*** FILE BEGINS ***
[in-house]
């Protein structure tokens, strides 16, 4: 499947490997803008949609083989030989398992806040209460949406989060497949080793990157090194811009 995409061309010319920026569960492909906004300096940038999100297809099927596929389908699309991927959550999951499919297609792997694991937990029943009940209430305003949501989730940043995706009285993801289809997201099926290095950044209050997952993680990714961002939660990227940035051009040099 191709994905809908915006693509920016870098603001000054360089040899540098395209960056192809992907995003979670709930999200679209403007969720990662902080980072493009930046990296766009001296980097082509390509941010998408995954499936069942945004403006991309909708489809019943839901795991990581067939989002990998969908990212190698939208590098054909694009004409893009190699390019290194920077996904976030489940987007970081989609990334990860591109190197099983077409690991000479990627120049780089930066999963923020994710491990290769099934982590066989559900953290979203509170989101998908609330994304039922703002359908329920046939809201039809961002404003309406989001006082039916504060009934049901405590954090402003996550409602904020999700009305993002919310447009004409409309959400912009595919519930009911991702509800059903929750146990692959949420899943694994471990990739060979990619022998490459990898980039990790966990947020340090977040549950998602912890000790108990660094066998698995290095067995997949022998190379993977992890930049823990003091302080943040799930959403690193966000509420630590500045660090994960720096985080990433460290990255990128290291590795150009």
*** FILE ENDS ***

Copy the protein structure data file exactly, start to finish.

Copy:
[in-house]
């Protein structure tokens, strides 16, 4: 499947490997803008949609083989030989398992806040209460949406989060497949080793990157090194811009 995409061309010319920026569960492909906004300096940038999100297809099927596929389908699309991927959550999951499919297609792997694991937990029943009940209430305003949501989730940043995706009285993801289809997201099926290095950044209050997952993680990714961002939660990227940035051009040099 191709994905809908915006693509920016870098603001000054360089040899540098395209960056192809992907995003979670709930999200679209403007969720990662902080980072493009930046990296766009001296980097082509390509941010998408995954499936069942945004403006991309909708489809019943839901795991990581067939989002990998969908990212190698939208590098054909694009004409893009190699390019290194920077996904976030489940987007970081989609990334990860591109190197099983077409690991000479990627120049780089930066999963923020994710491990290769099934982590066989559900953290979203509170989101998908609330994304039922703002359908329920046939809201039809961002404003309406989001006082039916504060009934049901405590954090402003996550409602904020999700009305993002919310447009004409409309959400912009595919519930009911991702509800059903929750146990692959949420899943694994471990990739060979990619022998490459990898980039990790966990947020340090977040549950998602912890000790108990660094066998698995290095067995997949022998190379993977992890930049823990003091302080943040799930959403690193966000509420630590500045660090994960720096985080990433460290990255990128290291590795150009």